The liberal elite believe in such things as comprehensive education and social justice. Many of them are embarrassed about their background and accent. Having a working-class Englishman around means having to awkwardly drop one’s aitches or make small-talk about football. The native English speakers might see the works by Naomi Klein, Michael Moore or Will Hutton on one’s bookshelf and sneer with contempt.

Working-class firebrands on both Left and Right wonder why New Labour abandoned the working class in favour of radical campus politics that did nothing about unemployment, but the obvious reason is that it suited their lifestyle and wallet. It costs nothing to believe in anti-racism, cultural relativism, whites-only feminism and all the other tenets of the creed – in many ways it’s actually profitable.

Dan Hannan gets the shivers

Dan's Telegraph blog carries a couple of graphs that show why Dan is distinctly unconvinced by the 'it's all over' headlines in the press about the recession. And there are indeed parallels between this little breathing space and the big dip that followed the minor recovery of 1930.

"After the 1929 crash ... the stock market turned upward in early 1930, returning to early 1929 levels by April, though still almost 30% below the peak of September 1929. Together, government and business actually spent more in the first half of 1930 than in the corresponding period of the previous year.By mid-1930, interest rates had dropped to low levels, but expected deflation and the reluctance of people to add new debt by borrowing, meant that consumer spending and investment were depressed. In May 1930, automobile sales had declined to below the levels of 1928. Prices in general began to decline, but wages held steady in 1930; but then a deflationary spiral started in 1931."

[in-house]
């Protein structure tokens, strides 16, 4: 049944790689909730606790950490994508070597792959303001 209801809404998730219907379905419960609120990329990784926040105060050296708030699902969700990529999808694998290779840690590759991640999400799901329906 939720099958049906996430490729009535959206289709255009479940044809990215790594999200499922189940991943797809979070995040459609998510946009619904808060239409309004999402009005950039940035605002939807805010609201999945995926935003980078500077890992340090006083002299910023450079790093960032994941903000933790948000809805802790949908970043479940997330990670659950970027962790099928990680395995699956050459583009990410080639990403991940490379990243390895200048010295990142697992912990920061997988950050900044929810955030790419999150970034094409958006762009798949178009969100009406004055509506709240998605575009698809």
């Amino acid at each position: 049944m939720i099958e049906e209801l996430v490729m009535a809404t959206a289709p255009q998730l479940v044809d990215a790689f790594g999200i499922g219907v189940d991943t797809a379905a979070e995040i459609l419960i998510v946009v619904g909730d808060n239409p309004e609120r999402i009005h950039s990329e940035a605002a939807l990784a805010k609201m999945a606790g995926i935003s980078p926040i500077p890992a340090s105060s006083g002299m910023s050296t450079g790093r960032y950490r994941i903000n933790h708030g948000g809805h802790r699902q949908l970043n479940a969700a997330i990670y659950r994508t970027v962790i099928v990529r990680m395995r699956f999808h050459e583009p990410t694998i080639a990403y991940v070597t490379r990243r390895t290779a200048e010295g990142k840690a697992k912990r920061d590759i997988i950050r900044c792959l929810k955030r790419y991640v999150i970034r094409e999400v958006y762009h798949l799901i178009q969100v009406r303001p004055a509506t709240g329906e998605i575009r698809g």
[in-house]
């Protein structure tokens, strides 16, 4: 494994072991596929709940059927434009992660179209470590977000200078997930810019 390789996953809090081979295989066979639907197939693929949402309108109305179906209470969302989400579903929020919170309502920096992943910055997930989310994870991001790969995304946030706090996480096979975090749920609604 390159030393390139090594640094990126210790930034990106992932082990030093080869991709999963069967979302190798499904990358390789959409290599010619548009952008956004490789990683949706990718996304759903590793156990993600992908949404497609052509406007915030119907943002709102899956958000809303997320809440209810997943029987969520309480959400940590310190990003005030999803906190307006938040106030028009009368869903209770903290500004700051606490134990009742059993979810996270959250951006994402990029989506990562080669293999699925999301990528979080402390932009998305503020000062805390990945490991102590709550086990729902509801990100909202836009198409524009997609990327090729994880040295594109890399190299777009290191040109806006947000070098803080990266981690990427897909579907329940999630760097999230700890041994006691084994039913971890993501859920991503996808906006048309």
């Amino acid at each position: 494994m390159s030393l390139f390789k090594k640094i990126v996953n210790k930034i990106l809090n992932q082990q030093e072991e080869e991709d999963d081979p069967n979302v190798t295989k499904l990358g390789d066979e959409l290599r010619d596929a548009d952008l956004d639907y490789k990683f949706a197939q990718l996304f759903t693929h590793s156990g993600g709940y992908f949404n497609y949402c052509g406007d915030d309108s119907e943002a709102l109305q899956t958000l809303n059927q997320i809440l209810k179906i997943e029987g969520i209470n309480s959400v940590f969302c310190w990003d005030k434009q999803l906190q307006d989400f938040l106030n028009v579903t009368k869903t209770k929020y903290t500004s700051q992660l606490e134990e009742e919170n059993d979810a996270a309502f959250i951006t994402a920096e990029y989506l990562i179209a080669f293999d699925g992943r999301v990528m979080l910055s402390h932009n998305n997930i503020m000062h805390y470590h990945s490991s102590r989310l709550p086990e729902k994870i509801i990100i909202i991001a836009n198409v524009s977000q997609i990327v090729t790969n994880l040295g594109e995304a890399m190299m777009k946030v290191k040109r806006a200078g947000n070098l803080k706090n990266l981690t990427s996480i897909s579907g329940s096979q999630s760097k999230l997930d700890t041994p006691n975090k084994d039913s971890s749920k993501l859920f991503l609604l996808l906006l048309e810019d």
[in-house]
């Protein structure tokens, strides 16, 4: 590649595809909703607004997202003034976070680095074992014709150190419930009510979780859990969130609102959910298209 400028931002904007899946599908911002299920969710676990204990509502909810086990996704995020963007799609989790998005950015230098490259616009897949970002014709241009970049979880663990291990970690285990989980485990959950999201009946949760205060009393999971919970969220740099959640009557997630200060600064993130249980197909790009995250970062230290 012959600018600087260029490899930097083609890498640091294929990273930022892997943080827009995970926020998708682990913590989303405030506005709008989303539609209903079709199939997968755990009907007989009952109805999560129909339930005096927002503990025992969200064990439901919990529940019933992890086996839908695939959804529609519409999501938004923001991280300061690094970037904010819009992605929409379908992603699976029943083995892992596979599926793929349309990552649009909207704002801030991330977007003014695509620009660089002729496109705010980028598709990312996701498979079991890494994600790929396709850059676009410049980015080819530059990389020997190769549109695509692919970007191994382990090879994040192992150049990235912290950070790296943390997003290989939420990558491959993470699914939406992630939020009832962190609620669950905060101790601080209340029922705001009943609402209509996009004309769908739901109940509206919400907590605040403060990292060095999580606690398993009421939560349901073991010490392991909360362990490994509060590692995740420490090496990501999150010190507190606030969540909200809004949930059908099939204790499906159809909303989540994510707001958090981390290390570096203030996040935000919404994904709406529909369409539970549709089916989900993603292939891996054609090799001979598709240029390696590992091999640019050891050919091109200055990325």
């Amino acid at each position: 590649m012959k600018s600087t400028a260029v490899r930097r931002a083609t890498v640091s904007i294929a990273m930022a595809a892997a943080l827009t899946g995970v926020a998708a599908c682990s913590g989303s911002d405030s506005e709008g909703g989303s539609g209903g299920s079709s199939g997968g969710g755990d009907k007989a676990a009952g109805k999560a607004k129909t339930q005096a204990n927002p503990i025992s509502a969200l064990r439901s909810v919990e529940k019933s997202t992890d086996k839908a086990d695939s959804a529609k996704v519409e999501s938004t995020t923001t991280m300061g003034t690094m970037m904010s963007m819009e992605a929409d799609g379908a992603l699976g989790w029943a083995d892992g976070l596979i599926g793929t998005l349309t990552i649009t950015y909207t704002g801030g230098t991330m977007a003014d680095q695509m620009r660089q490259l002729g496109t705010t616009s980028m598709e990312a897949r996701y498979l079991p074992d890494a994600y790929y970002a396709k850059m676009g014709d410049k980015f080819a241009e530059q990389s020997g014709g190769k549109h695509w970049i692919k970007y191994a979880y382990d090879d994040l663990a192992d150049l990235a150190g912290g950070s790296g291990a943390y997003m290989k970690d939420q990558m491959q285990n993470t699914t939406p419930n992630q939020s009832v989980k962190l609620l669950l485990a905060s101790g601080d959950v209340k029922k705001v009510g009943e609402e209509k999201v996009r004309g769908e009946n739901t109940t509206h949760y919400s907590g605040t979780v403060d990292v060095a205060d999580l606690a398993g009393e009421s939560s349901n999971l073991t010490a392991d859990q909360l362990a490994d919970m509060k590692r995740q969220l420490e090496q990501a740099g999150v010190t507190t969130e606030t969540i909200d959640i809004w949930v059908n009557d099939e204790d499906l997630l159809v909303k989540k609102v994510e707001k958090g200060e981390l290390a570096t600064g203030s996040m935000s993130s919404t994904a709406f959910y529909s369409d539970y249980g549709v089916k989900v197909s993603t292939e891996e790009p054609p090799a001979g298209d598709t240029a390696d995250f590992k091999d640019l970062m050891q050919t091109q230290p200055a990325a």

Austrian school economists blame government economic intervention for delaying the adjustment of the market, and indeed making things worse and recovery more difficult.

Is Dan right? Is the worst yet to come? Or was this just another bog-standard recession, a normal business cycle dip, with the added flavour of a banking crisis? We'll have to wait and see, I guess.

Thursday, 17 September 2009

Paul Stephenson - dinosaur plod vs. the people of London

The London boroughs want a say in appointing their borough commanders. The Mayor of London wants greater control and direction of the operation of a force that swallows £3.6bn a year in taxes. Localists including myself want policing operations down to Ward level to be accountable to local Watch Committees of citizens and magistrates, similar to the Japanese model.